By Dianne Taggart



L 7-8 in.   W 111/2 in.


What a beautiful bird! Males have a black head and back and a striking brilliant orange-yellow chest. Wings are black with some white and one long white wing bar; females are duller-greenish brown on the back, dull orange-yellow on the breast. Orioles got their name from the Baron of Baltimore; Irishman George Calvert whose coat of arms is the same colors as that of the male “Baltimore orioles”.

Males arrive on territory in early May several days before the females. Their clear songs echo through the trees, and they will sing almost constantly until they mate. Generally, any singing late in the season is from unmated or immature birds. Once the female arrives a branch will be selected either near the end or closer to the trunk depending on the predators in the area. (As an example if squirrels are abundant, building the nest at the end of the branch would make it more difficult for the heavier squirrel to invade the nest.)

Oriole nests are fascinating creations. They are teardrop or gourd shaped with the “outer bowl” woven first using elastic “animal, plant, and human made fibers”. Spring like fibers becomes the next woven layer and finally softer fibers are used to line the inside of the nest. When the nest is finished the female will go to the bottom of the nest and wiggle around to settle the nest into the final shape. Nest building usually takes about one week and is built from 6 to 90 feet above ground.

Four to five eggs are laid and the incubation period is from eleven to fourteen days. The female incubates the eggs with the male in attendance; some males will feed the female as she sits on the nest. Both parents will defend the young against predators and have been known to recognize and toss out cowbird eggs.

Baby birds are born with their eyes closed and partially covered with a white down. Fledging occurs in about eleven to fourteen days with both parent birds feeding the young birds. Their diet includes caterpillars, dragonflies, grasshoppers and, where available, ripe fruit like cherries and mulberries.

Young birds resemble the adult females and the young male orioles do not achieve their adult plumage until autumn of their second year. The young begin their migration at the end of August and adult birds begin the fall migration in late July through August; they winter in Mexico and other Central American countries. Frequently, a few birds are late migrating south in the fall, and some will overwinter even in Canada, sustaining themselves at feeders.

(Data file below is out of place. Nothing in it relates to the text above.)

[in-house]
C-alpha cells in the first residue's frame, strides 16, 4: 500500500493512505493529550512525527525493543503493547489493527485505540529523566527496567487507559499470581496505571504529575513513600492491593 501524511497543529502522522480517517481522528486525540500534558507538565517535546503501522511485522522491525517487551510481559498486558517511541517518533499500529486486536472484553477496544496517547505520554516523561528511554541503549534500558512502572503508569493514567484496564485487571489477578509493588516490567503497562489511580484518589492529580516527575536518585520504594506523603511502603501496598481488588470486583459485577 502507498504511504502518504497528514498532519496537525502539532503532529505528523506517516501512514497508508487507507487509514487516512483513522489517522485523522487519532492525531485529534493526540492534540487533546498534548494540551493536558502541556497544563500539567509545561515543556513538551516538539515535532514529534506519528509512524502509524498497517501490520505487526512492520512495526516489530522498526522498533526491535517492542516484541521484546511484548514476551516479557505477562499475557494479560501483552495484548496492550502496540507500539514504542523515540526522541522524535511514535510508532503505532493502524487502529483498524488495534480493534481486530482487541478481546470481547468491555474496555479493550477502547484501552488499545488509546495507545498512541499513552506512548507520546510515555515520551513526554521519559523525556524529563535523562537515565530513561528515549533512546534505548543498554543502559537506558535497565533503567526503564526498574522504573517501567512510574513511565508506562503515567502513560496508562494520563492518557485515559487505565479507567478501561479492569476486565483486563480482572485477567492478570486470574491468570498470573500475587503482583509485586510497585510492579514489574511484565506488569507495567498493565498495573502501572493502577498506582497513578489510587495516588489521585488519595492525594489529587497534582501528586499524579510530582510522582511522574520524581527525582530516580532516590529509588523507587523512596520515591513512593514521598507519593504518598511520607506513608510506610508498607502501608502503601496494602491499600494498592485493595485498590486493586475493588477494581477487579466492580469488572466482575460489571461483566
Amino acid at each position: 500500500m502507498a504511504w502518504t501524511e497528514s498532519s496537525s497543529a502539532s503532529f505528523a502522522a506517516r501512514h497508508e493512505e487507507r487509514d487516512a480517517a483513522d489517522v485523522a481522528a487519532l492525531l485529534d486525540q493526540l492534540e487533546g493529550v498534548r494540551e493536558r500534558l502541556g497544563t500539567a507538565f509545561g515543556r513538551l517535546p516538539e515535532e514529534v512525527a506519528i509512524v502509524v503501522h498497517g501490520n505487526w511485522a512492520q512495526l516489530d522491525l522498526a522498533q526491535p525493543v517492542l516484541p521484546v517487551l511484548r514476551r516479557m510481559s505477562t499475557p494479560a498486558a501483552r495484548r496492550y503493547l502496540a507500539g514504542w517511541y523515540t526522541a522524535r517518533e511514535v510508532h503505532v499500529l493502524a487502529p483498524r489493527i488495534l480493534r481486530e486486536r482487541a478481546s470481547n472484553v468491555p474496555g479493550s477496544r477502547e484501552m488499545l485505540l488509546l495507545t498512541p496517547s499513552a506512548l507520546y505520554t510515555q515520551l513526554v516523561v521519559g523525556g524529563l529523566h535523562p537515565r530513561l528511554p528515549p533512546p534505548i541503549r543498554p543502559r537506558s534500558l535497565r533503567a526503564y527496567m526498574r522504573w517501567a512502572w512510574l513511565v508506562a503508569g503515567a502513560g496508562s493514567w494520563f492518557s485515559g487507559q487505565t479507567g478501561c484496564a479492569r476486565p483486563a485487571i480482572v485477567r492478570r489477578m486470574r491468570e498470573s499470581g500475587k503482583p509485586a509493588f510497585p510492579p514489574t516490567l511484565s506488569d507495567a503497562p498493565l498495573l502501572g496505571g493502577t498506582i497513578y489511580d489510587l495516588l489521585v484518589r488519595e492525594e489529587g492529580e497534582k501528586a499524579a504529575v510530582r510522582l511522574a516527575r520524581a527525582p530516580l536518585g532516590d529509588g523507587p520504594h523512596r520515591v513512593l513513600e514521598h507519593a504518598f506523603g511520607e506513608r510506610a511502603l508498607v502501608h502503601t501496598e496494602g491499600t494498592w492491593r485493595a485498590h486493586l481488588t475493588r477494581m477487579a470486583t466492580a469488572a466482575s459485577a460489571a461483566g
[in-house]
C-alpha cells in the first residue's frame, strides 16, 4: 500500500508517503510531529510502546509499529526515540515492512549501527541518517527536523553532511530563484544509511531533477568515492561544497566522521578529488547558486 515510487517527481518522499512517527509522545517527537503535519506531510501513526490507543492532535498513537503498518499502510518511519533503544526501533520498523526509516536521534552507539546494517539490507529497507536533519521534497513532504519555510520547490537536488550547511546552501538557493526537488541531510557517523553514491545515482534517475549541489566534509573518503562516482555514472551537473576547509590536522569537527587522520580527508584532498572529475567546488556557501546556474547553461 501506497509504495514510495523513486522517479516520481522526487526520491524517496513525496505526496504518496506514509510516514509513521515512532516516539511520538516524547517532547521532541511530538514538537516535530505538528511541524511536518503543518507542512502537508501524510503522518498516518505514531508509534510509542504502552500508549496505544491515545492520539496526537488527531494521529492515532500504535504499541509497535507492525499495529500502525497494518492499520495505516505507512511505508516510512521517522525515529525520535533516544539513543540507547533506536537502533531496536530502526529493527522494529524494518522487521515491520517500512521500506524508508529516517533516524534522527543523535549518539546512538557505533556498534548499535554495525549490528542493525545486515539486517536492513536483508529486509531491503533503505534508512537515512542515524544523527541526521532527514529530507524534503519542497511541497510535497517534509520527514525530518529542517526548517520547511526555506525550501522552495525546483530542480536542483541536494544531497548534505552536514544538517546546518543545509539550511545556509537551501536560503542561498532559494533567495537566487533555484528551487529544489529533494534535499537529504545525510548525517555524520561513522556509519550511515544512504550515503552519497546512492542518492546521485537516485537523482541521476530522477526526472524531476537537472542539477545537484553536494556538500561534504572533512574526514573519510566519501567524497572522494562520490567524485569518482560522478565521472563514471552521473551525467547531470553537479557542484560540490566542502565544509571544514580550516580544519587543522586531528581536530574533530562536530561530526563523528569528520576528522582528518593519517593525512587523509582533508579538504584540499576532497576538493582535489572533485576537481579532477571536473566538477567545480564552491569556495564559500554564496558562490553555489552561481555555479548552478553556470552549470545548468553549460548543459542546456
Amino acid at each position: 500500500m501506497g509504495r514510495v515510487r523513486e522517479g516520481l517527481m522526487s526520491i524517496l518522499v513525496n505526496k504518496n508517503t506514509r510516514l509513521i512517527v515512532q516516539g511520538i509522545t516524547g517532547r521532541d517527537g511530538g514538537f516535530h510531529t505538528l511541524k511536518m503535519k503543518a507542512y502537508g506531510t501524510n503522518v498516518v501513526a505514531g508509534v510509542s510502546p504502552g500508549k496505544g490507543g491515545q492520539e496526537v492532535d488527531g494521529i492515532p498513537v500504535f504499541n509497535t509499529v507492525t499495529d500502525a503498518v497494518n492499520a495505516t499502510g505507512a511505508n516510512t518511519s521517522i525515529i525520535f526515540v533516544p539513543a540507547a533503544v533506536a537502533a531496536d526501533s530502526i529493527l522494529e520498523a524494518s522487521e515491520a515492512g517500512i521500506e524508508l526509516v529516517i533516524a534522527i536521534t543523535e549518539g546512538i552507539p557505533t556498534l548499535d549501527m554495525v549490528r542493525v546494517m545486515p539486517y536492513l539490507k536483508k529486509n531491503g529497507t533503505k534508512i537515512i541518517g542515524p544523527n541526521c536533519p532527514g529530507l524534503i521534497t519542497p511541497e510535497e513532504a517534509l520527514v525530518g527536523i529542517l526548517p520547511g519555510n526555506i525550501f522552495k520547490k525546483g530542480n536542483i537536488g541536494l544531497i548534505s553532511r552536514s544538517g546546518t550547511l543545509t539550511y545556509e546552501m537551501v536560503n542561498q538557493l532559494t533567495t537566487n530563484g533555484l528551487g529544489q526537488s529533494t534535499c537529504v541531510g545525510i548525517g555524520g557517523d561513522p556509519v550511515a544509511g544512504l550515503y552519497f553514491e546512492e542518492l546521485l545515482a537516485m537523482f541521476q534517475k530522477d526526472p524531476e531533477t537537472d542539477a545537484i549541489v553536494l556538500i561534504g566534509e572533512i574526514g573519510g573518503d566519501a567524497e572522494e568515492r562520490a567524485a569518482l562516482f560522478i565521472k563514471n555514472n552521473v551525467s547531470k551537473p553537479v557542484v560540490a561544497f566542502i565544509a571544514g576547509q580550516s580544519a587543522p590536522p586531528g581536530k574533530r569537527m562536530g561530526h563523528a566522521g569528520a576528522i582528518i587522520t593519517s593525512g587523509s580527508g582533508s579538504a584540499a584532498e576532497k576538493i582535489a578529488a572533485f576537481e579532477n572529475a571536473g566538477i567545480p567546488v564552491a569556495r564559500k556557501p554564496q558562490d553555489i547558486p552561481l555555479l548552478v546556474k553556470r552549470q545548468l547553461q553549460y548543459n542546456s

The Baltimore Oriole range overlaps with that of the similar Bullock’s Oriole in the Midwest. Since the two species may produce fertile hybrids, they are often called the Northern Oriole in that part of the country. It is the state bird of Maryland and Maryland’s American League baseball team was named after this bird. A group of orioles are collectively known as a “pitch” and a “split” of orioles.

Orioles will come to feeding stations that have orange halves & grape jelly.  You can also buy oriole feeders and a special nectar they like (they have a special tongue, which resembles a brush, for lapping up nectar).

Oriole populations appear to be fairly stable & not of conservation concern. However, they are sensitive to pesticides and, since they migrate at night, are also know to be victims of collisions with buildings & communication towers.

So, look for that flash of orange & black or listen for those clear musical notes and you can check off the Baltimore Oriole on your list. Good Birding!

Photos below contributed by members of the Long Island Wildlife Photography group on Facebook.  

Heff Stoppe | Nest Building

Diane Prokop Chatterton

Kerry O’Brien Lukowski

More photos on pages 2 and 3